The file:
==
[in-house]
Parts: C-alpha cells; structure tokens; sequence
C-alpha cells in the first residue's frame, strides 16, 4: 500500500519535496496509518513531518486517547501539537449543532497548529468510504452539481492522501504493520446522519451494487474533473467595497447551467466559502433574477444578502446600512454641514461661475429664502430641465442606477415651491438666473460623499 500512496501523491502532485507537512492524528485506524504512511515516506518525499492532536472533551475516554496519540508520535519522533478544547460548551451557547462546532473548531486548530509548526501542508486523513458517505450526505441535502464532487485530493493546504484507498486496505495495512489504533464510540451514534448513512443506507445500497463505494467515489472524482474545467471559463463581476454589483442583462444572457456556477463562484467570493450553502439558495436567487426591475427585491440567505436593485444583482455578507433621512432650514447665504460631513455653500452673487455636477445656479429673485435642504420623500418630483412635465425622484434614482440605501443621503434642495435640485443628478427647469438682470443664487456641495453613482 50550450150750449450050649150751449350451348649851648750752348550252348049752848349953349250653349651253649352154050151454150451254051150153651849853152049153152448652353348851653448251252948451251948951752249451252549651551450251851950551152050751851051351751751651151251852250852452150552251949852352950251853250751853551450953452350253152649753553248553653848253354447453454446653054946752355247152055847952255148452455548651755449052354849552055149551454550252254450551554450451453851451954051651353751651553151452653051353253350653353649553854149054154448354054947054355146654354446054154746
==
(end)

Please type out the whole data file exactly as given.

[in-house]
Parts: C-alpha cells; structure tokens; sequence
C-alpha cells in the first residue's frame, strides 16, 4: 500500500519535496496509518513531518486517547501539537449543532497548529468510504452539481492522501504493520446522519451494487474533473467595497447551467466559502433574477444578502446600512454641514461661475429664502430641465442606477415651491438666473460623499 500512496501523491502532485507537512492524528485506524504512511515516506518525499492532536472533551475516554496519540508520535519522533478544547460548551451557547462546532473548531486548530509548526501542508486523513458517505450526505441535502464532487485530493493546504484507498486496505495495512489504533464510540451514534448513512443506507445500497463505494467515489472524482474545467471559463463581476454589483442583462444572457456556477463562484467570493450553502439558495436567487426591475427585491440567505436593485444583482455578507433621512432650514447665504460631513455653500452673487455636477445656479429673485435642504420623500418630483412635465425622484434614482440605501443621503434642495435640485443628478427647469438682470443664487456641495453613482 50550450150750449450050649150751449350451348649851648750752348550252348049752848349953349250653349651253649352154050151454150451254051150153651849853152049153152448652353348851653448251252948451251948951752249451252549651551450251851950551152050751851051351751751651151251852250852452150552251949852352950251853250751853551450953452350253152649753553248553653848253354447453454446653054946752355247152055847952255148452455548651755449052354849552055149551454550252254450551554450451453851451954051651353751651553151452653051353253350653353649553854149054154448354054947054355146654354446054154746